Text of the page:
“Shame.” He flopped down in the chair and propped his Converse heels on the coffee table. The papers scattered. “You’re no fun anymore, Caleb. Remember when you had those twins you kept in cages in your basement? How come you don’t have anything like that going on now?”

“Because I live in California, and basements are death traps.”

“Only if you can die. Which takes us back to my question.”

Leaning over, I began picking up the papers he’d knocked over. “What’s the assignment, Lem?”

His face screwed up, and he stuck his tongue out at me. Such an old demon should not be such a petulant child. “One of these days, you’re going to sprout a big white beard and start using a cane, just like the old fart you’re turning into.” He waved a hand toward Kuro, and sparks danced from his fingertips in her direction. She didn’t move, bless her heart, though she did glare at him and curl her upper lip. “I mean, you have a cat, for fuck’s sake. And I’ll bet there’s slippers under the couch.”

I refused to look up. “Hardwood floors get cold.”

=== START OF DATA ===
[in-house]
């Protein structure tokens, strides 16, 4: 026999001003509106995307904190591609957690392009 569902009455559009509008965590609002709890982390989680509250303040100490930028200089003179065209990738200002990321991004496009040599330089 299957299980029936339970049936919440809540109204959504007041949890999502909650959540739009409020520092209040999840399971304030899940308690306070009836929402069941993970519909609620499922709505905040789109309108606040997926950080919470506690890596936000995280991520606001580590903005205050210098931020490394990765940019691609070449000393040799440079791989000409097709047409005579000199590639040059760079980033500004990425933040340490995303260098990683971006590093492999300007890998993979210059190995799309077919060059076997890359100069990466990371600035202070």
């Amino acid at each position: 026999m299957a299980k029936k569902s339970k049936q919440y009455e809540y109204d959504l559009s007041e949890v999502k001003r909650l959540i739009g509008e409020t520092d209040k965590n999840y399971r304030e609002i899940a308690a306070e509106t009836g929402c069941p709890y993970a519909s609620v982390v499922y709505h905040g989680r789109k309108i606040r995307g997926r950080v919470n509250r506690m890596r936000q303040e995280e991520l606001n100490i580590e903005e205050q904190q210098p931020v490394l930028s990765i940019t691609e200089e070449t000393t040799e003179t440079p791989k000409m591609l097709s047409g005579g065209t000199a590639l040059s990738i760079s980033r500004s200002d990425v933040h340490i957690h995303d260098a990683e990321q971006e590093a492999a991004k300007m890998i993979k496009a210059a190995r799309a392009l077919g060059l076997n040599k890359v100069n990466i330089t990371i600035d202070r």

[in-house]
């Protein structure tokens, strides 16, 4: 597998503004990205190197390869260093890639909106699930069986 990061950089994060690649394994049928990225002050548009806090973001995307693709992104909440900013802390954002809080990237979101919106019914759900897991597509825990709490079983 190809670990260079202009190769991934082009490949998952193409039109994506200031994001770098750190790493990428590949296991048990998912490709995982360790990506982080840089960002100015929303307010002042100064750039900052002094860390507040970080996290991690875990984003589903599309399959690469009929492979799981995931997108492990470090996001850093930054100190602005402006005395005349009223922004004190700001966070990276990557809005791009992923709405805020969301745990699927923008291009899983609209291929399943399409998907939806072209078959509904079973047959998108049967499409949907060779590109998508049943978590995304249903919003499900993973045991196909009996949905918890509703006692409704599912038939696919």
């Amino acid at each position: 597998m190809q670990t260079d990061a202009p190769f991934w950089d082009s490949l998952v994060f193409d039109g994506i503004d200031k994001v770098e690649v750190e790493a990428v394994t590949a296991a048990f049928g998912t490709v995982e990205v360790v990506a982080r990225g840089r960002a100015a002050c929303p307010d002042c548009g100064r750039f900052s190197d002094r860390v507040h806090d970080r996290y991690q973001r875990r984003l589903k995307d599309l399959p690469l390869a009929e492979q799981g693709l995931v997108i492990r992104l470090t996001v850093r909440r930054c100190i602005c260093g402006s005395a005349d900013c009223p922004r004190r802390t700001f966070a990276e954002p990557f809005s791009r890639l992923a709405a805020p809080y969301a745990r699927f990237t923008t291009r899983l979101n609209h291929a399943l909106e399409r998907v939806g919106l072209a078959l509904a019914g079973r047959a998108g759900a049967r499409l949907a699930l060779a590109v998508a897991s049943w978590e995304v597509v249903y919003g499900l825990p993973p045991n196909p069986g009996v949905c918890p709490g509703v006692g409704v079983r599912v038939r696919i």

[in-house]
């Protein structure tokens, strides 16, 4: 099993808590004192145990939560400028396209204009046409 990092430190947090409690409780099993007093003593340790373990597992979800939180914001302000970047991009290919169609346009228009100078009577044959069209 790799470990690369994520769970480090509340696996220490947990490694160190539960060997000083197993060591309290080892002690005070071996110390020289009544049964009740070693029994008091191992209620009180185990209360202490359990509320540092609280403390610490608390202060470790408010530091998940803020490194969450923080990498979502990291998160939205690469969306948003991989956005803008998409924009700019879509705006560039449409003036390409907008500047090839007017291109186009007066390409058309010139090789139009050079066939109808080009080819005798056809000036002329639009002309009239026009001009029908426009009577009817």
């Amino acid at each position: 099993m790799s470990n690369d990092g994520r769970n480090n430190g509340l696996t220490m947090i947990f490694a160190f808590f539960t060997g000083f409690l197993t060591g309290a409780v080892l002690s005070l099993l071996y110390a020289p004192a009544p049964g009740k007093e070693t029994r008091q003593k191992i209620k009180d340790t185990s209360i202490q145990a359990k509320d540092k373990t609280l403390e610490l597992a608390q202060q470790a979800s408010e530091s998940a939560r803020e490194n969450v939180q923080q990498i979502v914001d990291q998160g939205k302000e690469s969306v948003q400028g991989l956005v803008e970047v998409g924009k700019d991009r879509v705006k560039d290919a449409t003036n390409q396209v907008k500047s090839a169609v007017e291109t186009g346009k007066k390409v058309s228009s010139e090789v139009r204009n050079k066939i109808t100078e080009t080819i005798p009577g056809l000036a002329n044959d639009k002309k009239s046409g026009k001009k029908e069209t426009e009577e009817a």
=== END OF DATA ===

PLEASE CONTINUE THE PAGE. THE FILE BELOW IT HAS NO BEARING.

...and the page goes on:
“See what I mean? All that’s missing are the bifocals.”

“What I see…” I straightened and returned the stack of papers back to the table, folding my arms over my chest to stare down at him. He wasn’t intimidated by my size, but it made me feel better to tower over the little twerp. “…is a messenger who seems more concerned about the lack of entertainment in his mundane little job and not nearly worried enough that I’ll say something to the right person about how he wastes time with small talk when there’s clearly a job that needs to be done. Now. Do I get my assignment, or do I get the privilege of throwing you out?”

With a grimace, Lem reached into his tattered jeans pocket and pulled out a tiny folded piece of paper. He tossed it onto the coffee table, where it twirled in place, around and around and around like an origami top. We waited together for the image to appear in the small translucent cloud that energy created, though I didn’t fail to notice how Lem kept glancing up at me through his wispy lashes.